# How transmission line circuit works

#### WBahn

Joined Mar 31, 2012
26,912
MOD NOTE: Looks like homework. Moved to Homework Help from General Electronics Chat.

#### MrAl

Joined Jun 17, 2014
9,350
Hi
can you sescribe to me what happens when the input volt Vs=230 V
what happens inside the circuit?
thanks

View attachment 94041

Hi,

What do you already know about a transmission line?

Without going into detail, the short answer for the simplified circuit is as follows...
When a voltage is first applied to the input there is a voltage differential across the inductor(s).
It takes time for the current to build in an inductor when there is a voltage across it.
The inductor pumps current into the second capacitor little by little.
It takes time for the voltage to build across the capacitor given a current (from the inductor) through it.
These time delays mean that the voltage takes some non zero time to reach the other end, but by that time the voltage near the center of the line (depending on wavelength) goes lower, and so now if all the energy is not absorbed in the load the remainder starts to travel backward down the line toward the start.

That is a very rough idea of what happens, but it would be better to use at least two inductors and three capacitors so you can think about the voltage at the center of the line too as being another node.

So besides that, what else do you know about the transmission line?
Also, is this really homework or you just want to know more about this topic?

#### Ali Alkhudri

Joined Nov 3, 2015
19
thank you .. this is not a home work but I started a course about amplifier design and our teacher mentioned the transmission lines so I just googled it and found that picture in internet ... So transmission line is totaly new for me #### Ali Alkhudri

Joined Nov 3, 2015
19
Hi,

What do you already know about a transmission line?

Without going into detail, the short answer for the simplified circuit is as follows...
When a voltage is first applied to the input there is a voltage differential across the inductor(s).
It takes time for the current to build in an inductor when there is a voltage across it.
The inductor pumps current into the second capacitor little by little.
It takes time for the voltage to build across the capacitor given a current (from the inductor) through it.
These time delays mean that the voltage takes some non zero time to reach the other end, but by that time the voltage near the center of the line (depending on wavelength) goes lower, and so now if all the energy is not absorbed in the load the remainder starts to travel backward down the line toward the start.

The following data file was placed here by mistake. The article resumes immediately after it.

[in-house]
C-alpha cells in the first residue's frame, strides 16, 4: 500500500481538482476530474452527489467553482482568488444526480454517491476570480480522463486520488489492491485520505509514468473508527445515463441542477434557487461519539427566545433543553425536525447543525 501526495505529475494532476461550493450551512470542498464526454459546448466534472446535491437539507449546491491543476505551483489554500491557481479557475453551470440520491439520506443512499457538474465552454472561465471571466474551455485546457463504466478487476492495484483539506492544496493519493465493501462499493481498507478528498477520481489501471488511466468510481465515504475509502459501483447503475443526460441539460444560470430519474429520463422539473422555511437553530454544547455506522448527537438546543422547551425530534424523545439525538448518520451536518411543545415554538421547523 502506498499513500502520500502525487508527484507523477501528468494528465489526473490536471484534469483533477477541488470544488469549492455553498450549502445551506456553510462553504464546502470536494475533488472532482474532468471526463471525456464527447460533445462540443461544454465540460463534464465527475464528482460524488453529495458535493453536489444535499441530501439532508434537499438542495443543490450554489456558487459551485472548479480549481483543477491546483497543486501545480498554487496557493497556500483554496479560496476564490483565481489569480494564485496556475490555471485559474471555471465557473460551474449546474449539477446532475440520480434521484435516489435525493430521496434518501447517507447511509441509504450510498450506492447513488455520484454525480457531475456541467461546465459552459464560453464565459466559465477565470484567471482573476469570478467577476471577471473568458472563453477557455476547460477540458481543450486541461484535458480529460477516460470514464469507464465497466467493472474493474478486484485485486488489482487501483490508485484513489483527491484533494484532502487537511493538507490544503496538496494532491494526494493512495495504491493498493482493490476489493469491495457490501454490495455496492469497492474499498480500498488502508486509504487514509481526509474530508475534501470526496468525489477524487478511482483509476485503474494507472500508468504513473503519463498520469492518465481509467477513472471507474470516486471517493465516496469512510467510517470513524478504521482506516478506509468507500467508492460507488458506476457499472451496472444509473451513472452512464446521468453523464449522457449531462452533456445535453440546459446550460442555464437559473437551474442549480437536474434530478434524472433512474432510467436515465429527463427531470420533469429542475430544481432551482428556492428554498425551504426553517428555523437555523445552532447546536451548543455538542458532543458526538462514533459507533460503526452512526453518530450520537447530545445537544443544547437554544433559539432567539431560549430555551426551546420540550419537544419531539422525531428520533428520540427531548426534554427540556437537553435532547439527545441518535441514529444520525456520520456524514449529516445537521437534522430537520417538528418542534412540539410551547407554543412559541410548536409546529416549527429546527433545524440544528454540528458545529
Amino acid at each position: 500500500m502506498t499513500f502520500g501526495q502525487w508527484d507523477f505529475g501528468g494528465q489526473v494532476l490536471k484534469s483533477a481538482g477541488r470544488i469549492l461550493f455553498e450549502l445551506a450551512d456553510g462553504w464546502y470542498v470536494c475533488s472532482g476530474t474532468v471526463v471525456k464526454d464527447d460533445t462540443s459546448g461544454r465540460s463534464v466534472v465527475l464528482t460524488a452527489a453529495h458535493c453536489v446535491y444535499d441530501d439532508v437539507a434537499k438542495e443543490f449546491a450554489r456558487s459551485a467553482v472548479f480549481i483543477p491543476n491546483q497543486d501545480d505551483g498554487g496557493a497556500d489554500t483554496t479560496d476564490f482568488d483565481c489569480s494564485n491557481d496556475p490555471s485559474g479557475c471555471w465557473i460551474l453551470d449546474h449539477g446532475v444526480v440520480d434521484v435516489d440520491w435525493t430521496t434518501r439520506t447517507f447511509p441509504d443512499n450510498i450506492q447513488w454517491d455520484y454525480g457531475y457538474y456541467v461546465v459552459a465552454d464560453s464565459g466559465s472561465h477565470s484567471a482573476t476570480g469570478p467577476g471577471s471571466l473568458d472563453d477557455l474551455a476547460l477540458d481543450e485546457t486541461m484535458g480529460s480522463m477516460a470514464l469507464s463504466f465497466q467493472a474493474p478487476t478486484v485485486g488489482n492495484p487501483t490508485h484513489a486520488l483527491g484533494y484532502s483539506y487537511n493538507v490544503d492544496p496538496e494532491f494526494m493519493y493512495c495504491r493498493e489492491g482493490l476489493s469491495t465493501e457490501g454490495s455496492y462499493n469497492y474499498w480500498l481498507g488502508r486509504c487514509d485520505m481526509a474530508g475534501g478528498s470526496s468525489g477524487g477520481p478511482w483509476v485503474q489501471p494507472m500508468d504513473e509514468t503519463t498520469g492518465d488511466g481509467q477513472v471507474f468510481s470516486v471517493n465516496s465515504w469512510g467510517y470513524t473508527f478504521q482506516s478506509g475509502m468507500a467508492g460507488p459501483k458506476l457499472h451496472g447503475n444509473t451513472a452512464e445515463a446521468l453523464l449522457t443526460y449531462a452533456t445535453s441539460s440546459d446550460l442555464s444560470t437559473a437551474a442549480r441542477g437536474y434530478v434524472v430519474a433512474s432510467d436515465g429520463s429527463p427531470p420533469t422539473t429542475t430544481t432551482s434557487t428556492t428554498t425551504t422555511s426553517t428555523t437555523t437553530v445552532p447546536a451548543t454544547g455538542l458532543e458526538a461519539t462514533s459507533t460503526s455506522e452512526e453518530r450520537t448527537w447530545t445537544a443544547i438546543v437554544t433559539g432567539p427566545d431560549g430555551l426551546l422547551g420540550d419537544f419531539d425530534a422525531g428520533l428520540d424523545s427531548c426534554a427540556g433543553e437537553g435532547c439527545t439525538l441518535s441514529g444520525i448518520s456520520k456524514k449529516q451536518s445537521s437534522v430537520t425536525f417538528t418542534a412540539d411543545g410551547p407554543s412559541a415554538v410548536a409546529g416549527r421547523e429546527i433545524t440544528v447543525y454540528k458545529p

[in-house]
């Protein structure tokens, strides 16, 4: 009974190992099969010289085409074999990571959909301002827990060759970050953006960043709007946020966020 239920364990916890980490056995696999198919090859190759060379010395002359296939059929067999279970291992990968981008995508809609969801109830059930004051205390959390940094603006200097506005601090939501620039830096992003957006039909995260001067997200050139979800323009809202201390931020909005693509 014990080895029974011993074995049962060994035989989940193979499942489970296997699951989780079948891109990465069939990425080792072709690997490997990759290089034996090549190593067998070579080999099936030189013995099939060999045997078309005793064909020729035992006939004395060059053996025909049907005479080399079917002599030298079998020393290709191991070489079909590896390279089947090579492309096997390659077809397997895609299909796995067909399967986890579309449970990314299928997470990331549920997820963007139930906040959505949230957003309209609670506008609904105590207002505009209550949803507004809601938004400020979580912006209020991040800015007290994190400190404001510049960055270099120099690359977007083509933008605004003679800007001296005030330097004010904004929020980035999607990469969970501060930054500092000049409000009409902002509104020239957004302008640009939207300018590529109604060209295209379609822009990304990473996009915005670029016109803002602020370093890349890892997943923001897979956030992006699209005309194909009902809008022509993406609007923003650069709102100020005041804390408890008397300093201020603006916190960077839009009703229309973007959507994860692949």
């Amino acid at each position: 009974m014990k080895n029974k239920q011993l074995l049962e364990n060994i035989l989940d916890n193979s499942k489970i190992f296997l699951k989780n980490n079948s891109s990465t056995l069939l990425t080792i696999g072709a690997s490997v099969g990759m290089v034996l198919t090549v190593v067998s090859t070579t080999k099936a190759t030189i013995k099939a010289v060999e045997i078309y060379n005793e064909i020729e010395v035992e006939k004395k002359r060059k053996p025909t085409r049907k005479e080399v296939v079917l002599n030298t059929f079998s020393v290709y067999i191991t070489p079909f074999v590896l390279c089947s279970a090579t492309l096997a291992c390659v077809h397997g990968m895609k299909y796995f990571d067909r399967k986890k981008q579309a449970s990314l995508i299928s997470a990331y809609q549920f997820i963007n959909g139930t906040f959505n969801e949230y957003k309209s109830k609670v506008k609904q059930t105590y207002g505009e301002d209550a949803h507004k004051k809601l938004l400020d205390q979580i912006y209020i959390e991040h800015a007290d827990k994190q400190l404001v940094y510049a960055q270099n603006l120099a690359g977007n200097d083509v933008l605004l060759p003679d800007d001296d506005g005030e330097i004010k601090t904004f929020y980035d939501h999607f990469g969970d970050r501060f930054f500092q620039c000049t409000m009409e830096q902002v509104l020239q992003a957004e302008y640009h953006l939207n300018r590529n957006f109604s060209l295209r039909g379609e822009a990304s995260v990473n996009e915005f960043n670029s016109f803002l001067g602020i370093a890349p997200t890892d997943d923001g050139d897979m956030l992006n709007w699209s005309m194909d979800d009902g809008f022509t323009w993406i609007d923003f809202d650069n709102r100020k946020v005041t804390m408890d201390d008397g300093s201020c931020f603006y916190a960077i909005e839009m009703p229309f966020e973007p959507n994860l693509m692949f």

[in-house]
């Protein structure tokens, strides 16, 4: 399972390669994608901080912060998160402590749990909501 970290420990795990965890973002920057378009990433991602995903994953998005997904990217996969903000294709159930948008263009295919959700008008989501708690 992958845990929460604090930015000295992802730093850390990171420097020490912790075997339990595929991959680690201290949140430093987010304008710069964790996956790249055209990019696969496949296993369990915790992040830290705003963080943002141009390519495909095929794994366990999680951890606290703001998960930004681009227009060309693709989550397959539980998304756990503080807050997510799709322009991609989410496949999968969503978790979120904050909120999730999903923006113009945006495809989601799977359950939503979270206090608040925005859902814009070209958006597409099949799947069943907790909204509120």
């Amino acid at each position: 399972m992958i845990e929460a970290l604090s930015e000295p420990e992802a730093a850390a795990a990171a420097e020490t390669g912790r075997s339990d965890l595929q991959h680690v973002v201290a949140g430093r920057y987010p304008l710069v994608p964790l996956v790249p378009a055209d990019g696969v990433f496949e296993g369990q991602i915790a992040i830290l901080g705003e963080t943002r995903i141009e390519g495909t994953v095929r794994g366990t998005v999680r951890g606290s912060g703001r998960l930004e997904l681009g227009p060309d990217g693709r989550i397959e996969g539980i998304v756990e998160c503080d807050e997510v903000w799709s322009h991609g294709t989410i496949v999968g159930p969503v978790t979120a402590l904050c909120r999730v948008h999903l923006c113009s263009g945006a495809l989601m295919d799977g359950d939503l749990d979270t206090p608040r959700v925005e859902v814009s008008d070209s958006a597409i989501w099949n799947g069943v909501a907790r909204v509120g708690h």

That is a very rough idea of what happens, but it would be better to use at least two inductors and three capacitors so you can think about the voltage at the center of the line too as being another node.

So besides that, what else do you know about the transmission line?
Also, is this really homework or you just want to know more about this topic?
thank you .. this is not a home work but I started a course about amplifier design and our teacher mentioned the transmission lines so I just googled it and found that picture in internet ... So transmission line is totaly new for me one more question : How is voltage depended on wavelength ?

Last edited:

#### MrAl

Joined Jun 17, 2014
9,350
Hi again,

Well let me clarify that first.

When i stated that i was assuming that the driver voltage was sinusoidal, because that is how a lot of transmission lines are driven and studied and because you stated "230v" which is a sort of common AC line voltage. In that case the voltage is partially dependent on wavelength because the voltage of a traveling sine wave varies with distance, even without considering any circuit reactions yet. So even if we had some sort of perfect transmission line we would measure different voltages at different points in the line, and if we could measure several points at the same instant we'd see voltages that varied as a sine wave at the same point in time (but at different distances along the line). The sine wave has a period that also relates to the wave length, and the wave length is after all a measure of distance.

If you are dealing with a DC voltage however (your 230v perhaps) then the response is mostly due to the elemental values. The response may still be oscillatory however, depending on the load and equivalent series resistances, so you may see a wave traveling backwards anyway.